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Local scientists weigh in on Amazon forest fires

Posted at 5:36 PM, Aug 26, 2019

GREEN BAY — Scientists at UW Green Bay say you won’t be able to feel any direct affects from the Amazon fires, such as seeing smoke or feeling warmer temperatures. But they say the fires burning could have a long-term effect on the ecosystem.

The Amazon Basin has around 2.1 million square miles of land, which 50 times more than the entire state of Wisconsin.

Scientist at the University say they don't know how many acres have been burned in the South American forest, but with the amount of fires recorded, they say it’s enough to have an impact on a large amount of habitats that could equal the size of Wisconsin or more.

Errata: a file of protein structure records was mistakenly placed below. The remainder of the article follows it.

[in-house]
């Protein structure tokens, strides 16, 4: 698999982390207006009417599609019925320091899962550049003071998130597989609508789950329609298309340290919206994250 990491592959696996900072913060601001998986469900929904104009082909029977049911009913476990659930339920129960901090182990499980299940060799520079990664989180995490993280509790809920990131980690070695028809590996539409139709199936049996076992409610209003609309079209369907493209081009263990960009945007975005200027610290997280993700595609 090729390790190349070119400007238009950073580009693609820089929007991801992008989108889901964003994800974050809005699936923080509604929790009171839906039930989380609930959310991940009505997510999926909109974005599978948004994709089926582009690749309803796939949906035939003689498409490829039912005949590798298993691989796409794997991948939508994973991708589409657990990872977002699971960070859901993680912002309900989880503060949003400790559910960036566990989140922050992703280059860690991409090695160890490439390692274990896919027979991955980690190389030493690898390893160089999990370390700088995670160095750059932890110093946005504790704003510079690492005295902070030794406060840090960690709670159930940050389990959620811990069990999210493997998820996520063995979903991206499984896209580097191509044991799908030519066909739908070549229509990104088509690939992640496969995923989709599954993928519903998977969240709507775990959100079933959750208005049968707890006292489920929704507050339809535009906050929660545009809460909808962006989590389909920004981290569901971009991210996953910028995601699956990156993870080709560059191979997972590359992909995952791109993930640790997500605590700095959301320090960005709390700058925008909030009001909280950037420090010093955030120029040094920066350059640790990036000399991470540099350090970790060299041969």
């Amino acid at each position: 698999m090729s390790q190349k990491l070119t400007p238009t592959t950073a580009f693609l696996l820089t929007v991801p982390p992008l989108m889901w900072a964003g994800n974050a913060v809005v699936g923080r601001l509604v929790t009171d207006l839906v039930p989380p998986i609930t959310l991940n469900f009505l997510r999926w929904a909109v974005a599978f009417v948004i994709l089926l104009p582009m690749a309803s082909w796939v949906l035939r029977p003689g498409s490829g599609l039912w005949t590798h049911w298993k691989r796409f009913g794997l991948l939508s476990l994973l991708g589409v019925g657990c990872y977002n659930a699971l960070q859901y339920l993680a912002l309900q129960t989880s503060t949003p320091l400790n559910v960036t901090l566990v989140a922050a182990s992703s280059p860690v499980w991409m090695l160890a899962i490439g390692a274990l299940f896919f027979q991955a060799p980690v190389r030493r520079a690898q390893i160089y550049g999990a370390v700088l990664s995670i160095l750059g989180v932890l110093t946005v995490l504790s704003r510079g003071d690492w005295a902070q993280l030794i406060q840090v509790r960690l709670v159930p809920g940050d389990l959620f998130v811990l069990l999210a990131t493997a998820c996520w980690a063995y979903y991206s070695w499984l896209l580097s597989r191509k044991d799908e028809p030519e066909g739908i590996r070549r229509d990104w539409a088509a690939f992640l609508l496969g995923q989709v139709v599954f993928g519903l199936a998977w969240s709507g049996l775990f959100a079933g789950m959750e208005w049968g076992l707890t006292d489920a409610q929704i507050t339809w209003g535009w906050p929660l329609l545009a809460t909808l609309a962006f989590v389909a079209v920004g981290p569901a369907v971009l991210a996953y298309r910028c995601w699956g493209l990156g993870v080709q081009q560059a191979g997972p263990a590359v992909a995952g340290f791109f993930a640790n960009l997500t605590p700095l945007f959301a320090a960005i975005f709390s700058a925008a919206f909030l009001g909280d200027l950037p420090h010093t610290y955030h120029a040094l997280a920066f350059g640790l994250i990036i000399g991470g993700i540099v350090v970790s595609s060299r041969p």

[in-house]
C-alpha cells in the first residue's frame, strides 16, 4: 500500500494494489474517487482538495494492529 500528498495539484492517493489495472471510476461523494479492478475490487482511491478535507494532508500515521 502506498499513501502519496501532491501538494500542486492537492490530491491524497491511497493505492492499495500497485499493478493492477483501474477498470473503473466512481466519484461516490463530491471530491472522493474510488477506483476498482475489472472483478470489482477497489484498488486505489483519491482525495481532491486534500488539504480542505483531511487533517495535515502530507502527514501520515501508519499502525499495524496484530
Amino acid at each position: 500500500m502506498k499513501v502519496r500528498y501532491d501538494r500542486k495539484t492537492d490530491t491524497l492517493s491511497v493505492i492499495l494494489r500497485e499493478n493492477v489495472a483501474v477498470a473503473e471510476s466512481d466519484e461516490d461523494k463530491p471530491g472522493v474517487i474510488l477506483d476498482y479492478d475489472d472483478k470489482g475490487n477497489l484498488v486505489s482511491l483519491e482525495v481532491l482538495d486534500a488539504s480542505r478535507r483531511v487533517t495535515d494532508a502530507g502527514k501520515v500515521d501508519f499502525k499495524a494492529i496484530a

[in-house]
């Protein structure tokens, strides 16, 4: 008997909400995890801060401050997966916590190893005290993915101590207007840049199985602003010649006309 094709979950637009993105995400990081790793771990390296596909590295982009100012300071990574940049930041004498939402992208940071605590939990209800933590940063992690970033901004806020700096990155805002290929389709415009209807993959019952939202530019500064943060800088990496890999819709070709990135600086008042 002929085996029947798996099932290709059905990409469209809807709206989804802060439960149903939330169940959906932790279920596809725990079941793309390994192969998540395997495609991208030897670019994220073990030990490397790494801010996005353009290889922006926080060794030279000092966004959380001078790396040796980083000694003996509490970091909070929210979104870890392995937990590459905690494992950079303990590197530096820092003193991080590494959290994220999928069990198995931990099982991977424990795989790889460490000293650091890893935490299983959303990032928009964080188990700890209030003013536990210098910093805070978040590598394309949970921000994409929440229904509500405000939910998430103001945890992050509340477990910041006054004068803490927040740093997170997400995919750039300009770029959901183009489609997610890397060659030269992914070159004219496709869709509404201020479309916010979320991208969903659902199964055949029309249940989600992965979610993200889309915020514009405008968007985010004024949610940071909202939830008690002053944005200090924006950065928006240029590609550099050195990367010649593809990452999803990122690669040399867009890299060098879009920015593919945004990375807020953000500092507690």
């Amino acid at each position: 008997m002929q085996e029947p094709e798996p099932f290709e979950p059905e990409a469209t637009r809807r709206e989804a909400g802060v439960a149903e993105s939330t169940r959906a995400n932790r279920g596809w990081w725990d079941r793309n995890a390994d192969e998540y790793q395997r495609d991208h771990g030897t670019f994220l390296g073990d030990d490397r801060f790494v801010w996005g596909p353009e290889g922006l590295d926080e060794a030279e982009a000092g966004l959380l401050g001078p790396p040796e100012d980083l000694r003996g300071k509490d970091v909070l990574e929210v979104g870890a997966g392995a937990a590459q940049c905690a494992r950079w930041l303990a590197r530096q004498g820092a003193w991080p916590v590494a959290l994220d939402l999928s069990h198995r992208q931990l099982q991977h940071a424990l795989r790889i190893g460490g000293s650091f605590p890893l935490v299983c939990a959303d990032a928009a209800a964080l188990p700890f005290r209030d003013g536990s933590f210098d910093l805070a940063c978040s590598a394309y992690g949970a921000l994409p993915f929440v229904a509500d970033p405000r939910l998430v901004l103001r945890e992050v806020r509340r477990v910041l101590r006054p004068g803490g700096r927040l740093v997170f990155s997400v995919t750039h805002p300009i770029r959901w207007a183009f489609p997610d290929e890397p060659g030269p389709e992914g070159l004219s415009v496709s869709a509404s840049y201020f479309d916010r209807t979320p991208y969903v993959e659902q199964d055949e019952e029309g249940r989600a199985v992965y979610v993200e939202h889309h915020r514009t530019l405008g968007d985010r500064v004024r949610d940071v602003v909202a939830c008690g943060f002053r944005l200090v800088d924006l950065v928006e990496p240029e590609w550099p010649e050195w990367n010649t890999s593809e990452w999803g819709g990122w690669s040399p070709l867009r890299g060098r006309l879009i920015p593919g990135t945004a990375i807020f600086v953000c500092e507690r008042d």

One scientist said it can take years before the forest regrows from a fire.

"Forests are adapted to fire and there is a process of succession and regeneration and the forest can grow back,” UW Green Bay Professor Michael Draney. “But that is something that takes place on a least a decade scale and it might even take more than a century to bring the original rain forest back."

Draney also mentioned that the more fires continue to spread the drier the seasons becomes which only increases the chances for more fires.